We will have to obviously monitor that. If we are unsuccessful in getting that collective bargaining agreement, we will have to look at other alternatives. I hope that we will all be reasonable and that we will all give a little so we can all get a lot and get this agreement done.
On the enhanced season:
In the negotiations on March 11, we made a commitment to the players based on our proposal that we would play in the current 16-and-4 format for the next two seasons – 2011 and 2012. Then, together we would evaluate the 18-and-2 structure. I have heard consistently from fans that they don’t like the quality of our preseason as season ticket holders. We are looking to see what we can do to improve that.
The concept that you discussed of players only playing 16 games (in an 18-game season) has been discussed. It is something that we continue to evaluate with the players. We made a commitment in that March 11 proposal to make significant changes to offseason training, including reducing the offseason by five weeks. We would make changes during the training camp period to reduce the type of contact they had in the past and maybe even changes in the regular season that we wanted to continue to negotiate. We have to make sure player health and safety is foremost in any of the changes we make to the game. We want the quality of the game to be top notch, but we also want the safety for our players to be top notch. Your concept is one that has been discussed and it probably will get further consideration.
On quality of play being affected this year by a limited offseason:
What all of you as fans love and I love as a fan is the quality of the game and the competitiveness of the game. Obviously, there are some teams that have changed coaches and changed their system. They need that work and time in the offseason and, of course, during the preseason. It is one of the reasons why we have to remove this uncertainty as soon as possible and why we need to get to the negotiations that will be restarting tomorrow and get this agreement done. Uncertainty is not good for the quality of the game, the fans, the teams nor our partners. It is something that we have to get done quickly.
On major differences between players and owners as negotiations start again:
That is one of the things that will be important for us to determine early on in the mediation process and I’m sure that will be an objective. We have been very clear that we think the rookie compensation system needs to be adjusted. There are issues we think need to be addressed, particularly in the high round picks that are both economic and competitive, quite frankly. We think the money should be going to the proven veterans, not the untested rookies right out of the box, until you’ve proven yourself on the field. I think we have got to continue to address the overall economics of the NFL, particularly as it relates to the player costs. We proposed last month, before ending the last phase of mediation, that we would continue with a salary cap system that would be pegged at essentially the same level of 2009 and 2010, and it would grow by 14 percent over the next four years. We think that is responsible. We also think we need to address the player health and safety issues which we did in numerous respects for the players. We also offered some new programs, like an opportunity to get medical benefits for the remainder of their lives. They’d have the opportunity to buy into that. Another important issue related to that is the overall benefits to retired players. We think that needs to be addressed in the context of a collective bargaining agreement. We made a proposal that would result in a 60 percent increase in pensions for the retired players pre-1993. We think that is an important objective for us. There are a variety of things on the table.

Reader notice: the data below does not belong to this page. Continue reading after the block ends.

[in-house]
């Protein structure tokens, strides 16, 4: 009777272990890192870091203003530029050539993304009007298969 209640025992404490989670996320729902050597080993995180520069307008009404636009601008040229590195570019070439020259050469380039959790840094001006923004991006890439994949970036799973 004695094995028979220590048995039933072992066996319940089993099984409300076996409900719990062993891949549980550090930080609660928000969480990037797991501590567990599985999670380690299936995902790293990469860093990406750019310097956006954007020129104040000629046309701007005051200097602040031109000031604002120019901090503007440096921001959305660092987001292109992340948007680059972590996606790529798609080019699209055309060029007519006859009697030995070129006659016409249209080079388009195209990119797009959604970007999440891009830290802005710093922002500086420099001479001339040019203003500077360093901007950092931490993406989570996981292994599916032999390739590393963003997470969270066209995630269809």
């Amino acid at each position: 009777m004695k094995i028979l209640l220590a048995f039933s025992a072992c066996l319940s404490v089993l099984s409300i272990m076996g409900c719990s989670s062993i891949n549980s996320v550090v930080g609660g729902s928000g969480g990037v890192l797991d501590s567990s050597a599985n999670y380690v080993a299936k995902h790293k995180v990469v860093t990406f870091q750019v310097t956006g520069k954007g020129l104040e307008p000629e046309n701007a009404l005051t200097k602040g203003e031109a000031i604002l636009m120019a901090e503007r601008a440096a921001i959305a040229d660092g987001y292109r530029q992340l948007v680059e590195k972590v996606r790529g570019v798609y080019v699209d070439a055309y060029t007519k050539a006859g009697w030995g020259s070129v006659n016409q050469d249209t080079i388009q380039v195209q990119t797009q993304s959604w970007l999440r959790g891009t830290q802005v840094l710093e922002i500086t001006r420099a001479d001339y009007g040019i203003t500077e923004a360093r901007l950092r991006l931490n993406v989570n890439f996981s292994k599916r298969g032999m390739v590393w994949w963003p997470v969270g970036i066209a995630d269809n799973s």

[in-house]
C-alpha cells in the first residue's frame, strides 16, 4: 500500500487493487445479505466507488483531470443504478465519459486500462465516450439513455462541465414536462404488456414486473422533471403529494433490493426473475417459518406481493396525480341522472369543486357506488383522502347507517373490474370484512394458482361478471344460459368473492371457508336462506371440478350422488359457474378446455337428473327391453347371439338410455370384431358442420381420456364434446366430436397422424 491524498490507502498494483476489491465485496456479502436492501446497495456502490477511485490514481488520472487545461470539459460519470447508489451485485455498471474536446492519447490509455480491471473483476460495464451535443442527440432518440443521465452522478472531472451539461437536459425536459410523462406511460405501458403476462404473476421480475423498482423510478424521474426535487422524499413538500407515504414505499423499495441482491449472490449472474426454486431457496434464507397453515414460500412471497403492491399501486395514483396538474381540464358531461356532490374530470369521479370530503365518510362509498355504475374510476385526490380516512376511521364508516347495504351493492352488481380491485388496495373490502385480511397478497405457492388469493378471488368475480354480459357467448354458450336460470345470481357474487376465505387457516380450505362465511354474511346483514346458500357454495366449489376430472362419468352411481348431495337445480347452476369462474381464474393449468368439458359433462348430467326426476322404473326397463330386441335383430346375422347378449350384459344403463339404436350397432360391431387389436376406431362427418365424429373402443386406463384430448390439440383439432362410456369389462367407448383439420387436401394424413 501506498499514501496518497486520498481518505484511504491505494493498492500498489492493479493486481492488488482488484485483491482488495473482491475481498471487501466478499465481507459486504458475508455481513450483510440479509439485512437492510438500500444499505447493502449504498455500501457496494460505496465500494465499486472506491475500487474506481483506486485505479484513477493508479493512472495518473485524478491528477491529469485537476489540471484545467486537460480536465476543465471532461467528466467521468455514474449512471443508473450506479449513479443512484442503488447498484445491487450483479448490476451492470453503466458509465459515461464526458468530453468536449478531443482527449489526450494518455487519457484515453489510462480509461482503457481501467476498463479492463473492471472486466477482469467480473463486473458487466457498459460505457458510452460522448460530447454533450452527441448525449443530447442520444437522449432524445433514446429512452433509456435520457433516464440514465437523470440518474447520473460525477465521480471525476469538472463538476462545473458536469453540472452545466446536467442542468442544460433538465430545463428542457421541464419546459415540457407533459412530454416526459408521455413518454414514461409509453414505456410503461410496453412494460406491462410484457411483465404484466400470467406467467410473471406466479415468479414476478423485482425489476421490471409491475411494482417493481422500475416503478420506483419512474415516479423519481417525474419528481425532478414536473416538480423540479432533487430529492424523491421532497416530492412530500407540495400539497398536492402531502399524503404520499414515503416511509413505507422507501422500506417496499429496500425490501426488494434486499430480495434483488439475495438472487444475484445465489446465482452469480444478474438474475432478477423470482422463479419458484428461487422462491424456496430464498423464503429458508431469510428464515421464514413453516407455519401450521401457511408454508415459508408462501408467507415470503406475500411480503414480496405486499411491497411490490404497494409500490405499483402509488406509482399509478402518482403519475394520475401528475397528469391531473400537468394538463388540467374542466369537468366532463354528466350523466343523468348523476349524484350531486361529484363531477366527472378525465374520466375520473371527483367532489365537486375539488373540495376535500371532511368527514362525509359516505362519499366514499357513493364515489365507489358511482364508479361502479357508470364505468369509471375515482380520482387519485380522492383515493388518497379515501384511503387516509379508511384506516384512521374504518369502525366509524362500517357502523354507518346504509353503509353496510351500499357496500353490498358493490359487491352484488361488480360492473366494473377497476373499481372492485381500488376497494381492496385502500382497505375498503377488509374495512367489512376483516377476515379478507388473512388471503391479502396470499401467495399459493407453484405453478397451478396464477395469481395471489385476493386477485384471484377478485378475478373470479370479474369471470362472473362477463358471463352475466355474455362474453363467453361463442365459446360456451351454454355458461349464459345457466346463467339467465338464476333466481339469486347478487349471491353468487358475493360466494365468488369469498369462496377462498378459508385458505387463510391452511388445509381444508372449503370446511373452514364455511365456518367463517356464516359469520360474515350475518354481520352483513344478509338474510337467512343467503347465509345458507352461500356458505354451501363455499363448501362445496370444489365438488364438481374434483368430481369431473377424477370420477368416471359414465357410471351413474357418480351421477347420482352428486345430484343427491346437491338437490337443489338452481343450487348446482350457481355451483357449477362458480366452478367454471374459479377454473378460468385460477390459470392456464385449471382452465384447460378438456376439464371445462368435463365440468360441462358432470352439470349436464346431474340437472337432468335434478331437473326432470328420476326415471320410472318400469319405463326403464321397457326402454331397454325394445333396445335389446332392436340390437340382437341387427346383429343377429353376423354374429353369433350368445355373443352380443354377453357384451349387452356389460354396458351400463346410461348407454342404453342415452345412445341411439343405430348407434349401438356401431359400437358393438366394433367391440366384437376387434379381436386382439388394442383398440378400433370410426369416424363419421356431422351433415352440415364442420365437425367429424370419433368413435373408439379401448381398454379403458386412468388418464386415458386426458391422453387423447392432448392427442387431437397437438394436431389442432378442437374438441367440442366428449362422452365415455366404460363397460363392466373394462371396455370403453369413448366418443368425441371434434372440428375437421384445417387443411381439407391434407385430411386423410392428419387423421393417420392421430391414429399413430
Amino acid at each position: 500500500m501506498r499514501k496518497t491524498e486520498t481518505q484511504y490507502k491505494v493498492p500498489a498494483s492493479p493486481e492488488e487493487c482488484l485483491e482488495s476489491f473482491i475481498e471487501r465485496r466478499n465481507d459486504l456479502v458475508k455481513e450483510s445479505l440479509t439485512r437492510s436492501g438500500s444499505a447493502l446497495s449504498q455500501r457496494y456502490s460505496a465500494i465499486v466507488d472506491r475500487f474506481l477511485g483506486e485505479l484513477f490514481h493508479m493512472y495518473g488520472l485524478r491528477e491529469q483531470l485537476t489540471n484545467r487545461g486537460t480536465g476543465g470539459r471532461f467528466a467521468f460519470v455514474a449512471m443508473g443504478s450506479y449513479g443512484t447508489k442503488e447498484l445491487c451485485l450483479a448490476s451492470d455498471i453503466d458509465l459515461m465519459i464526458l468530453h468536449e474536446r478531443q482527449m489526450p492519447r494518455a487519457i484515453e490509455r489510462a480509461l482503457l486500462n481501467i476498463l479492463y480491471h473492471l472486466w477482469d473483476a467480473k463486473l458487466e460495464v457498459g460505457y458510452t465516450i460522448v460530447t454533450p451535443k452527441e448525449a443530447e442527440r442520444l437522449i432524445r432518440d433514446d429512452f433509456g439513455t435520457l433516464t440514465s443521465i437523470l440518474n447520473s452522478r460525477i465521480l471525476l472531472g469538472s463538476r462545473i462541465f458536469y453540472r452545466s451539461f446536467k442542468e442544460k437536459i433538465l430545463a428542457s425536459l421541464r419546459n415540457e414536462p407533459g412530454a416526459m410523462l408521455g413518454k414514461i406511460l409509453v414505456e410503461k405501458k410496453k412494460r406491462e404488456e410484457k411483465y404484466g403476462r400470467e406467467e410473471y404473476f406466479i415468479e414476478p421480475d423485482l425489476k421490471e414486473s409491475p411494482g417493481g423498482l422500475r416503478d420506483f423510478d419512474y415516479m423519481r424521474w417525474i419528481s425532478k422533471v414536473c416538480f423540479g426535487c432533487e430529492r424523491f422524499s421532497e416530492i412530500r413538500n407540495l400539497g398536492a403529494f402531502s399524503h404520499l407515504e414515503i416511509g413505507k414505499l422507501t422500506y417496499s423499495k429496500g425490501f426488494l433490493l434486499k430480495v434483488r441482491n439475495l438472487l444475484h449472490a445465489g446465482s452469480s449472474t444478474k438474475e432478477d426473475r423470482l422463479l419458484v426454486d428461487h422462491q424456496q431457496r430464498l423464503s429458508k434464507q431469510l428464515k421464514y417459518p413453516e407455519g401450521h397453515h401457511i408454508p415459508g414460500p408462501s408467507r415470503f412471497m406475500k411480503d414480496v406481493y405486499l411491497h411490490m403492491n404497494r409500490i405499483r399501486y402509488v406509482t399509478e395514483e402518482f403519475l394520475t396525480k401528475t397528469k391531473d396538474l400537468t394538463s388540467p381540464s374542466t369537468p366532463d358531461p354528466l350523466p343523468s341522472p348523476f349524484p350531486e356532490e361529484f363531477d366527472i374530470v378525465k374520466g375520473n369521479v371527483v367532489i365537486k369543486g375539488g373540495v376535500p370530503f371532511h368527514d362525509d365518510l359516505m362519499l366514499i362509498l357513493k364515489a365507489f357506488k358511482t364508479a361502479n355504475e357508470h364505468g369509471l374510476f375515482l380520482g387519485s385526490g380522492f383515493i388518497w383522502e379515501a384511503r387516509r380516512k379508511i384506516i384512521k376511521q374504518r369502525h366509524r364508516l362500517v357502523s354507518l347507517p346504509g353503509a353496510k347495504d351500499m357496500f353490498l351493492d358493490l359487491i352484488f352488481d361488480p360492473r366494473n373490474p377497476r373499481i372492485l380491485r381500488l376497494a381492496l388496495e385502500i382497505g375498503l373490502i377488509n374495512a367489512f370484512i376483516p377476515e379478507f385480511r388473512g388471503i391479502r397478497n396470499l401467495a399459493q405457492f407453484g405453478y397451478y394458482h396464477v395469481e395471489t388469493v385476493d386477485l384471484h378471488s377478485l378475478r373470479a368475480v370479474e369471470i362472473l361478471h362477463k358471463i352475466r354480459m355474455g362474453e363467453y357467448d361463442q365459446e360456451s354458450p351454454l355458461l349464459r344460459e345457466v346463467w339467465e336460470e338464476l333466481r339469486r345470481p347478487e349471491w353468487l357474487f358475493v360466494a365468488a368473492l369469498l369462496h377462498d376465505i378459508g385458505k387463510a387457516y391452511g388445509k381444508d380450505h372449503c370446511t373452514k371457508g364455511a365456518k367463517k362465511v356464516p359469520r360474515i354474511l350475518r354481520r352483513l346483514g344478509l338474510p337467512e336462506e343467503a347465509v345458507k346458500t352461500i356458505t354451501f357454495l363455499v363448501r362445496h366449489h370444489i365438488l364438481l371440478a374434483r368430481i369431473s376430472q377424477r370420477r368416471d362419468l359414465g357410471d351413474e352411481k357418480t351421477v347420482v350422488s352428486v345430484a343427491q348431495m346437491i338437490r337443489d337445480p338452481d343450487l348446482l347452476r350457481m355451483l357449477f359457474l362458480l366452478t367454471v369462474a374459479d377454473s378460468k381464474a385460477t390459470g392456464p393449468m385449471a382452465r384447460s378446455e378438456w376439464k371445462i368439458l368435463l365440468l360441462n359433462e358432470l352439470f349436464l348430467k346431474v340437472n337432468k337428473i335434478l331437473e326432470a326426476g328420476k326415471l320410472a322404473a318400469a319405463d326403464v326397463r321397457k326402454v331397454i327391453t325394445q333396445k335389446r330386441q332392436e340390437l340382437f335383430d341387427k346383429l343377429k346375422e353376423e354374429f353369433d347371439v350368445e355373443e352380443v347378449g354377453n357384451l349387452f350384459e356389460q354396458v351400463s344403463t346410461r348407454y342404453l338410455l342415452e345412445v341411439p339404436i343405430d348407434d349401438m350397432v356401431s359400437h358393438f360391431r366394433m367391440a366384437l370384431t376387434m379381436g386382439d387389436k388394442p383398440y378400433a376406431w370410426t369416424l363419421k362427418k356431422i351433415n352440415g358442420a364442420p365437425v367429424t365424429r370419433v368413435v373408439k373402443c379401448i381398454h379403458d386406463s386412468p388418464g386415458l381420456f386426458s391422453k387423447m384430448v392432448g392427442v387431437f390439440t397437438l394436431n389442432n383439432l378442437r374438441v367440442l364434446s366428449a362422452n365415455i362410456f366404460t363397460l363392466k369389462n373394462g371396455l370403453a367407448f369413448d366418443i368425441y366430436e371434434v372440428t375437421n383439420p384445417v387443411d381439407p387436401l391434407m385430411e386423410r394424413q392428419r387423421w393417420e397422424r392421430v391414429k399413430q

On how Commissioner Goodell gives players a second chance and what season ticket holders can do to help the deal get done:
I’m proud of our players. They do great things both on the field and in the communities. When a guy makes a mistake, it’s important that they understand that there are consequences. They are given an opportunity to overcome that. We all make mistakes in life. They are working hard to be responsible to you as fans, to the league in general and to the people who played the game before them. As I said, I’m proud of what you do. I appreciate your comment and I hear that consistently from fans.
On your second point, as it relates to what fans can do, it’s really important that we communicate with you. It is one of the reasons we are doing this, so you understand the issues. From what I hear from fans, they want football. That is all they want. They don’t really want to get involved in the collective bargaining. They want both sides to have a fair agreement. That’s what we want. I think it has to work for the teams, it has to work for the players and it has to continue the great sport of football which I think is yours and every other fan on this call’s objective. You want to see great football that is competitive. That’s what I’m concerned about right now. I want to make sure we keep this game great. That’s what we’re committed to doing. We will work hard at it. I will tell you that patience and your continued support is probably the best thing right now.
On at what point the NFL would cancel the season:
I’m working hard to make sure that is not even an issue. We want to play the full regular season. I understand your question but it’s a hypothetical at this point, which I am going to do everything to avoid. We want to play every down in every game this season and that is what we are preparing for. We’re going to continue to do that.
On if the majority of the owners today are in it to make money with the NFL as their main business: